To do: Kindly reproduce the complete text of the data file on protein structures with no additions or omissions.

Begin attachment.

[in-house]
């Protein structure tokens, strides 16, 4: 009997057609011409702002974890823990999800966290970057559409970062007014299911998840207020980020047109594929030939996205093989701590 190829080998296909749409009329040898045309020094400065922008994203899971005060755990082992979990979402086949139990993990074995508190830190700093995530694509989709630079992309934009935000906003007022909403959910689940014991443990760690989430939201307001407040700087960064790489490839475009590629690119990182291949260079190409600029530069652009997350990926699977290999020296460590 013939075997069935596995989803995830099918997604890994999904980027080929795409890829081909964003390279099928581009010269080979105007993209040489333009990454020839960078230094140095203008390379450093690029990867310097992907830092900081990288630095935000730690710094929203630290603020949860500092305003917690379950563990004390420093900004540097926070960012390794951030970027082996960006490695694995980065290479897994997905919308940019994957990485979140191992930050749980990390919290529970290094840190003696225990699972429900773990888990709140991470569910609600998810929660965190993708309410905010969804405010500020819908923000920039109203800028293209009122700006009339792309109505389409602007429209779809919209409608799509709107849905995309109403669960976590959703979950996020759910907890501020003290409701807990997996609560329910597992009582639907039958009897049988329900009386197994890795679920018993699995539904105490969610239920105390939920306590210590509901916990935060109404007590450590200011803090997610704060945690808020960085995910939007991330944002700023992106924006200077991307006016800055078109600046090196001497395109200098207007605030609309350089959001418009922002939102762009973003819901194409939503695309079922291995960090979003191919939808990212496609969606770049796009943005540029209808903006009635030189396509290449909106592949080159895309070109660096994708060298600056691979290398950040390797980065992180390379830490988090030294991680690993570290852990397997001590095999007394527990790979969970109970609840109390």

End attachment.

[in-house]
């Protein structure tokens, strides 16, 4: 009997057609011409702002974890823990999800966290970057559409970062007014299911998840207020980020047109594929030939996205093989701590 190829080998296909749409009329040898045309020094400065922008994203899971005060755990082992979990979402086949139990993990074995508190830190700093995530694509989709630079992309934009935000906003007022909403959910689940014991443990760690989430939201307001407040700087960064790489490839475009590629690119990182291949260079190409600029530069652009997350990926699977290999020296460590 013939075997069935596995989803995830099918997604890994999904980027080929795409890829081909964003390279099928581009010269080979105007993209040489333009990454020839960078230094140095203008390379450093690029990867310097992907830092900081990288630095935000730690710094929203630290603020949860500092305003917690379950563990004390420093900004540097926070960012390794951030970027082996960006490695694995980065290479897994997905919308940019994957990485979140191992930050749980990390919290529970290094840190003696225990699972429900773990888990709140991470569910609600998810929660965190993708309410905010969804405010500020819908923000920039109203800028293209009122700006009339792309109505389409602007429209779809919209409608799509709107849905995309109403669960976590959703979950996020759910907890501020003290409701807990997996609560329910597992009582639907039958009897049988329900009386197994890795679920018993699995539904105490969610239920105390939920306590210590509901916990935060109404007590450590200011803090997610704060945690808020960085995910939007991330944002700023992106924006200077991307006016800055078109600046090196001497395109200098207007605030609309350089959001418009922002939102762009973003819901194409939503695309079922291995960090979003191919939808990212496609969606770049796009943005540029209808903006009635030189396509290449909106592949080159895309070109660096994708060298600056691979290398950040390797980065992180390379830490988090030294991680690993570290852990397997001590095999007394527990790979969970109970609840109390």